Global Economics

Rio Tinto Rejects BHP Bid, Shares Soar


Shares in the British mining giant got a big bump when it said no to its Australian suitor. Experts predict a better bid is forthcoming

BHP Billiton is expected to return with an improved offer for Rio Tinto after the UK-based mining giant rejected a $142bn all-share approach that would create one of the largest companies in the world.

BHP, which has its headquarters in Melbourne, revealed yesterday it had approached the Rio board in the past two weeks outlining a "potential combination with Rio Tinto on terms incorporating a premium".

Rumours of the "mega merger" between the world's first and third largest mining groups have repeatedly circulated the market this year and BHP confirmed yesterday in a regulatory statement that it had made an indicative bid.

Shares in Rio Tinto, which is listed in London and Australia, leapt 21 per cent to a record 5,296p, valuing the company at $144bn last night. BHP shares fell 5.6 per cent to 1,656p.

Based on the companies' closing price before the bid was announced, the merged group would be the seventh largest in the world by market capitalisation, according to Thomson Financial. It would be the largest producer of copper, coking coal and aluminium, and would overtake Brazil's Companhia Vale do Rio Doce in iron ore production.

Rio said: "The boards of Rio Tinto have given the proposal careful consideration and concluded that it significantly undervalues Rio Tinto and its prospects. Accordingly, the boards have unanimously rejected the proposal as not being in the best interests of shareholders."

Sources close to the target said the current bid provided no basis for negotiation, with a premium of 20 per cent to Rio's closing share price the previous night. The premium for Rio's $42bn takeover of Alcan, the previous largest acquisition in the sector, was about 56 per cent.

BHP revealed its intention to return to the negotiating table, saying it was pushing for "an opportunity to meet and discuss its proposal with Rio Tinto".

In its rejection, Rio detailed the terms of the all-share offer. Under the proposal, each Rio share would be exchanged for three BHP shares, valuing the deal at about $142bn last night. It would be the second largest takeover on record behind Vodafone's acquisition of Mannesmann for $172.1bn in 2000.

One mining banker said: "BHP will sweeten its deal, as this offer looks on the cheap side. Some have speculated that Rio could be worth up to $200bn. BHP's bid has been rumoured for ages and has taken this long, so they won't just walk away. They know that no one accepts a first offer."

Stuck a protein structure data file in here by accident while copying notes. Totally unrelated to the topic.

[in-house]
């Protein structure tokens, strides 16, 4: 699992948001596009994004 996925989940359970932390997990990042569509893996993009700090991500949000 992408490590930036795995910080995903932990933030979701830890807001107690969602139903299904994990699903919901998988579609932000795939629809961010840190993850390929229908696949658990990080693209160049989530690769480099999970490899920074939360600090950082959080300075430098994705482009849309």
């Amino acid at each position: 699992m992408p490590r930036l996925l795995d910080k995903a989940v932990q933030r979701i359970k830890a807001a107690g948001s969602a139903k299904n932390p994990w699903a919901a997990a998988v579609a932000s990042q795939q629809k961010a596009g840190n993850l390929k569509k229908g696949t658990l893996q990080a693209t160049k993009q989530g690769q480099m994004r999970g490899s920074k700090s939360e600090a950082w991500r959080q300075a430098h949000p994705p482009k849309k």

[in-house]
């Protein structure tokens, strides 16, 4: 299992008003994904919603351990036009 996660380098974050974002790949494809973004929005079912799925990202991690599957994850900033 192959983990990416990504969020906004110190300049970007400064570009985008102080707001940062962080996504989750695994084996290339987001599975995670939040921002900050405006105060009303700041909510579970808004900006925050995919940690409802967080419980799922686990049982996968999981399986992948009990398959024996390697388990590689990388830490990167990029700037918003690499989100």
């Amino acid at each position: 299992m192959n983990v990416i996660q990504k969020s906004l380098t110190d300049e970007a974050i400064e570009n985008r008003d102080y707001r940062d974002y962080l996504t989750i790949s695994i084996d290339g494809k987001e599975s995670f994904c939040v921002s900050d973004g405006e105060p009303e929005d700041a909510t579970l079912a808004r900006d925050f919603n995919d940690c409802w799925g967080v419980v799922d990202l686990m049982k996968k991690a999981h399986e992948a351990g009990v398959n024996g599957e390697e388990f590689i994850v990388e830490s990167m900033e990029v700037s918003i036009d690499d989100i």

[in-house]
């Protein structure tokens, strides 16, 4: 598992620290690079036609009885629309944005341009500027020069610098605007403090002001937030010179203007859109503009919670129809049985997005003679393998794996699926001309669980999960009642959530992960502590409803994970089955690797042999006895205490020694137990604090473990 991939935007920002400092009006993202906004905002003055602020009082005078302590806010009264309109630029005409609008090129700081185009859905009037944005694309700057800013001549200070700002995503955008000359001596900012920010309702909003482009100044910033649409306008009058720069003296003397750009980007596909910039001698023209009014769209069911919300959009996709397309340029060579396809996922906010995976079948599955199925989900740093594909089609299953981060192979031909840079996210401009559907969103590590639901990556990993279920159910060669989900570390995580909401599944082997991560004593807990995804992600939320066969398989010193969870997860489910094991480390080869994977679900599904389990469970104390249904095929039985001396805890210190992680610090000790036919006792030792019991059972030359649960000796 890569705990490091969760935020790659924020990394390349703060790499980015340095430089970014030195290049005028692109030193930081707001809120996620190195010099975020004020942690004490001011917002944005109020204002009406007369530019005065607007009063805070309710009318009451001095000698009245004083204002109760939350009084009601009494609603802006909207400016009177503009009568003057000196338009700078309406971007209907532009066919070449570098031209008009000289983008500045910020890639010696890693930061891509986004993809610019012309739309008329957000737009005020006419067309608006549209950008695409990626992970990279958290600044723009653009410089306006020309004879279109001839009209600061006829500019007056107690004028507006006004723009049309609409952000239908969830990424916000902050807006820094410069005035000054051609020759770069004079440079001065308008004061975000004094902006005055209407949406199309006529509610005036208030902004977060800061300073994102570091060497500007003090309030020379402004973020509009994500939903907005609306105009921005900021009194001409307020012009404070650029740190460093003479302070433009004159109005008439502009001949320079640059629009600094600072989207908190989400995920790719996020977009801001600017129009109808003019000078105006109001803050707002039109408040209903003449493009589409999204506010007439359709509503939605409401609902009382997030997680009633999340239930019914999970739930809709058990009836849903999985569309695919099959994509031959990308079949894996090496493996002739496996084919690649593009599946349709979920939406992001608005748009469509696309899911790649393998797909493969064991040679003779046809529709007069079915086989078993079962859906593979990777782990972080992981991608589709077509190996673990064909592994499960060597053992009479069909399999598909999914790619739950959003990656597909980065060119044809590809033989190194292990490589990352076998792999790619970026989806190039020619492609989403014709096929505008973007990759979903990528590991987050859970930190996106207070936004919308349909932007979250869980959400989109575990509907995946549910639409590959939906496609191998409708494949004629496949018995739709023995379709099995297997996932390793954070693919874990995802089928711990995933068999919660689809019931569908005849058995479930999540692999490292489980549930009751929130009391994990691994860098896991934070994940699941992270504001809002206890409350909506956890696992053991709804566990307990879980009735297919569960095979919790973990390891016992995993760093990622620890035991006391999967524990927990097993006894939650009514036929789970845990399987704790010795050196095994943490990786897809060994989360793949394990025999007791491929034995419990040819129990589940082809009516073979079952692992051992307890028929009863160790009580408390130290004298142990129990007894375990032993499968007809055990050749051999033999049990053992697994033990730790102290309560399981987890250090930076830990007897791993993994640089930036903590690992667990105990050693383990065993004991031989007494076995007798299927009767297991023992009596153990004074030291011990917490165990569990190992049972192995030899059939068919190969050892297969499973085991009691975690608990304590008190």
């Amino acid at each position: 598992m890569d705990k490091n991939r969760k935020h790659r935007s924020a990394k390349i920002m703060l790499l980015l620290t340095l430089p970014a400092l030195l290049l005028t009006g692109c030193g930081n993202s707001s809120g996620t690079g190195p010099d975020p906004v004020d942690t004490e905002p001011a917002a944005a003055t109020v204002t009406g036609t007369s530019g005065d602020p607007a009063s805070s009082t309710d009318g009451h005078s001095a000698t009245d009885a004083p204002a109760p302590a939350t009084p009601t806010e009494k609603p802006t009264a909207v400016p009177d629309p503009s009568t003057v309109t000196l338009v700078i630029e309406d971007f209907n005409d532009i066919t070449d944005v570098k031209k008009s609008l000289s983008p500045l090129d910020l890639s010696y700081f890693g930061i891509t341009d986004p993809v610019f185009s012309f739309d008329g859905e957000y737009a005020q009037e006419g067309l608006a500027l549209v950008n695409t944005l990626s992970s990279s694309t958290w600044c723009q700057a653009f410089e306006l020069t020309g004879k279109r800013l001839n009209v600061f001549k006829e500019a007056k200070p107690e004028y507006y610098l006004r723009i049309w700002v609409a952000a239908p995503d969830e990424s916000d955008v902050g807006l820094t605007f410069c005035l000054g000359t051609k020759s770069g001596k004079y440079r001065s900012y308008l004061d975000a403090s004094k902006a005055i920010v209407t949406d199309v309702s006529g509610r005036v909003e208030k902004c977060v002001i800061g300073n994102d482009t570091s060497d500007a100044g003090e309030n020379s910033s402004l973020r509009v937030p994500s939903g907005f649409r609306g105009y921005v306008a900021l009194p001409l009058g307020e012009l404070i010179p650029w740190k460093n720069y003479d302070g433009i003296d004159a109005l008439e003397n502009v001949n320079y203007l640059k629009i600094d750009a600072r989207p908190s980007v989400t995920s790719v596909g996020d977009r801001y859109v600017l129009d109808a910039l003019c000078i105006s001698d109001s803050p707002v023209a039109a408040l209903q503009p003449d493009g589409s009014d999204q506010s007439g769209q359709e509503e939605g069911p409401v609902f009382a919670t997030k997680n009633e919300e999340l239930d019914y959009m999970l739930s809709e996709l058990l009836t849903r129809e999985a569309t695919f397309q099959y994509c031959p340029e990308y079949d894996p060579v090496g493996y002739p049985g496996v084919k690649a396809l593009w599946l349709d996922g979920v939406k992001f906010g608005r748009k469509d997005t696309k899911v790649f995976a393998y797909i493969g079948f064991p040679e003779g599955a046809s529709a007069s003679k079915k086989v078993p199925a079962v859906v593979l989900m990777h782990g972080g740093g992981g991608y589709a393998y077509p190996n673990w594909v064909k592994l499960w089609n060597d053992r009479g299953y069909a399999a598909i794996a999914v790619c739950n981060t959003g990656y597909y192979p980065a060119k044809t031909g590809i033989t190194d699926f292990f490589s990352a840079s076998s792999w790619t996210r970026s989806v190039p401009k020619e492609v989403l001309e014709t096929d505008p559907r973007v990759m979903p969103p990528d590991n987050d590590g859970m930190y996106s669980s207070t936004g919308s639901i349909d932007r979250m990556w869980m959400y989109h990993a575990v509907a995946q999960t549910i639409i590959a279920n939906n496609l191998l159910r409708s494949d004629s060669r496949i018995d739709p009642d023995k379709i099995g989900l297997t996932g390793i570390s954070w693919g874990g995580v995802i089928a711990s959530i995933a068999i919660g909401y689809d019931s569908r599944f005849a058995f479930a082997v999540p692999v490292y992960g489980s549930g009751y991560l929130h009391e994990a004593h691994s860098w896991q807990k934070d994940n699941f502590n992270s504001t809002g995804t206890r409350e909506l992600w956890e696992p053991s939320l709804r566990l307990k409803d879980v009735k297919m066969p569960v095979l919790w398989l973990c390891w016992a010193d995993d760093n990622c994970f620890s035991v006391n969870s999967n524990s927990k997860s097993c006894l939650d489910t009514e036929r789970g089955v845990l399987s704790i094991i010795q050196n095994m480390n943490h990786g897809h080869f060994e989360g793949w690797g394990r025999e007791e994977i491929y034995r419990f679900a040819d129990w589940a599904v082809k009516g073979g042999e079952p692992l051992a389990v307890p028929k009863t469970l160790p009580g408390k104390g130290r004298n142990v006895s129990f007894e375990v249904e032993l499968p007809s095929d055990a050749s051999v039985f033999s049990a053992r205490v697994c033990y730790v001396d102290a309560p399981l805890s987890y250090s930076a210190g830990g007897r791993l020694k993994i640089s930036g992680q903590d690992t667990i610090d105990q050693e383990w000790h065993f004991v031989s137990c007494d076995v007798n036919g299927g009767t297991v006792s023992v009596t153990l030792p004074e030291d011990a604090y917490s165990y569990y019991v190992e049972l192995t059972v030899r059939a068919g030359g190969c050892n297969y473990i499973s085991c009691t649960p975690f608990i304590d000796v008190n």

It is a bold move by BHP's new chief executive, Marius Kloppers, who only took up the role at the beginning of last month. The company confirmed in May that Mr Kloppers would replace Chip Goodyear when he stepped down on 30 September. He has been at the group and its predecessor companies for the past 14 years, most recently as group president of the non-ferrous metals division.

Rio's chief executive, Tom Albanese, is a veteran in comparison, taking over on 1 May. Two months later, he too had launched a transformational deal when Rio outmanoeuvred Alcoa to buy the Canadian-based Alcan.

Talk of a tie-up between the two companies gathered weight in May this year, when Rio's share price shot up 11 per cent on rumours of a BHP bid. Both companies denied the talk at the time, but the rumours have returned repeatedly. Some analysts have expressed concerns over competition issues in such a deal, especially over the iron ore market, but BHP moved to allay fears. The group said it has examined the regulatory issues "and other practicalities of a combination".

BHP was heavily linked with a bid for Rio in May, after rumours swept the Australian market of a potential $100bn deal. The talk sent Rio's shares soaring 11 per cent. Since then the rumour has reappeared almost once a month.

The two companies had previously tried to merge their iron ore businesses. Rio held talks with BHP, before it merged with Billiton in a $14.5bn deal in 2001, but the negotiations collapsed as Rio claimed BHP had overvalued its operations.

Yesterday, Rio announced it was considering selling all or part of Rio Tinto Energy America. The division is the second largest US coal producer by tonnage.

Provided by The Independent—from London, for Independent minds worldwide

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